The announcement that CNN would start selling its own branded news wire service reminded me of the time, about 11 years ago, when I suggested that Tribune Media Services, my employer at the time, start selling the network’s Web content.
It was clear then, as it is now, that CNN had stopped being just a broadcaster. It was also in the print business. And, through its Web site, it demonstrated that it was a viable competitor to The Associated Press, Reuters and other traditional wire services, at least on national and international stories.
As a former Unipresser, (ex-United Press International employee for those of you not familiar with the lingo and the AP’s largest competitor until about twenty years ago), I’m the first to say that the AP is a tough rival. It’ll do whatever is necessary, including price cutting, to keep its clients, called “members” by the AP, in line.
So if CNN’s Jim Walton, president of CNN Worldwide, which will lead this undertaking, is having thoughts that his company will replace the AP, which possesses a near monopoly position with U.S. daily newspapers, his thoughts are delusional. The AP’s value doesn’t come from the stories it files from Washington, top cities around the country or even from various international datelines. It comes from the state reports.
If CNN wants to outright replace the AP, they’ll likely have to do what they thought they’d never do – provide a credible state report in all 50 states. That takes a lot of bodies, a lot of bureaus and, last but not least, a lot of money.
AP state reports are concocted through a combination of the wire service’s own reporters (if they can bother to get off their collective duffs to cover a story) and whatever their “members” contribute to the local, statewide AP report.
That’s right. The newspapers buying the AP service are required, by their contract with the news service, to also provide stories and pictures, produced by their own staff. That’s why the AP calls their clients “members” – not “clients.”
There’s a world of difference in the terms. A “member” is someone who shares an organization’s burden while a “client” is someone who pays for a service and, rightfully so, expects a decent product and decent, if not outstanding, customer service in return. At the AP, both of those things are, like, so yesterday, which is one of the reasons there’s no such thing as a satisfied AP customer or member, if you prefer.
This is one of the reasons that The Times story on Monday focused on The Columbus Dispatch, one of the largest daily newspapers in Ohio. The Dispatch, along with a few other newspapers in the Buckeye State, is working hard to drop the AP. The Dispatch and a few other newspapers regularly share their stories with one another. There’s a chance that The Dispatch and its group of rogue newspapers (as the AP sees them) will be able to provide one another with enough statewide coverage that they’ll able to drop the AP all together; at The Dispatch, this means a tidy annual savings, somewhere in the $800,000 range, according to The Times.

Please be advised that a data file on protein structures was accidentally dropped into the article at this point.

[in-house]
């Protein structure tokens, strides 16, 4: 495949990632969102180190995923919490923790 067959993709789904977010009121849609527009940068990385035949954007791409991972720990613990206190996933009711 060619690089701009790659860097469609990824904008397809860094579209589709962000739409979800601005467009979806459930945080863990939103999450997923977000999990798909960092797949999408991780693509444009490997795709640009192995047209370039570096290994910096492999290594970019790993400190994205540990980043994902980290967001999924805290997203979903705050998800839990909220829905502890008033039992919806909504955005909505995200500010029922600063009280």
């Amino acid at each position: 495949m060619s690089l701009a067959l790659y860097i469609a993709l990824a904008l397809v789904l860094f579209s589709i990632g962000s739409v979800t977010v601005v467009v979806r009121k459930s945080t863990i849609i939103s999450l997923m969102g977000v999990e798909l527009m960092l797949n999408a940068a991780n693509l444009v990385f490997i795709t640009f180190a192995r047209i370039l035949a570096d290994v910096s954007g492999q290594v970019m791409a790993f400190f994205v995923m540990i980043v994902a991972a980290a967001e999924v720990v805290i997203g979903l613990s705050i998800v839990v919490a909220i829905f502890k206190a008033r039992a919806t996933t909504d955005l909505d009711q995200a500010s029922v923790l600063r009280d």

The national and international report that the AP provides can be easily replaced – for a lot less money – by purchasing other supplemental news services, including the Gannett News Service, the McClatchy-Tribune News Service, the Los Angeles Times-Washington Post News Service, The New York Times News Service and, perhaps, even Reuters.
Newspaper editors are frustrated, if not intensely angry, at the AP. The problem is that the AP business model – extortionary pricing for no or damn little customer service in return and a state report that’s as good as what the “members” contribute because the AP can’t be bothered to do much original reporting – is finally obsolete. At least that’s the appearance of the situation right now.
What gives me pause here is that the Dispatch’s attempt to form its own news cooperative is eerily similar to how this problem came about. One hundred and sixty years ago, a group of 10 men representing New York City’s top six newspapers formed a news agency. They named it The Associated Press.
So what The Dispatch and some of its fellow Ohio newspapers are doing is nothing new. The question is can they do a better job of providing what the AP has done for more than a century.
The AP’s problems are larger than Monday’s New York Times story let on. In addition to the new competitive threat from CNN, their tribulations include Tribune Company, owner of the Chicago Tribune, the Los Angeles Times, The Hartford Courant, The Orlando Sentinel and the South Florida Sun-Sentinel, to name a few, which cancelled its AP contract. (It’ll take two years for Tribune to drop the AP service.) Other newspapers, sources tell me, have, in some cases, stopped paying their AP bill.
What’s playing out here involves two issues: 1. The economics of the newspaper industry, which are declining faster than anyone had ever anticipated, and 2) decisions made by both UPI and the newspaper industry about thirty years ago, which only exacerbated the AP’s already over-inflated sense of self worth.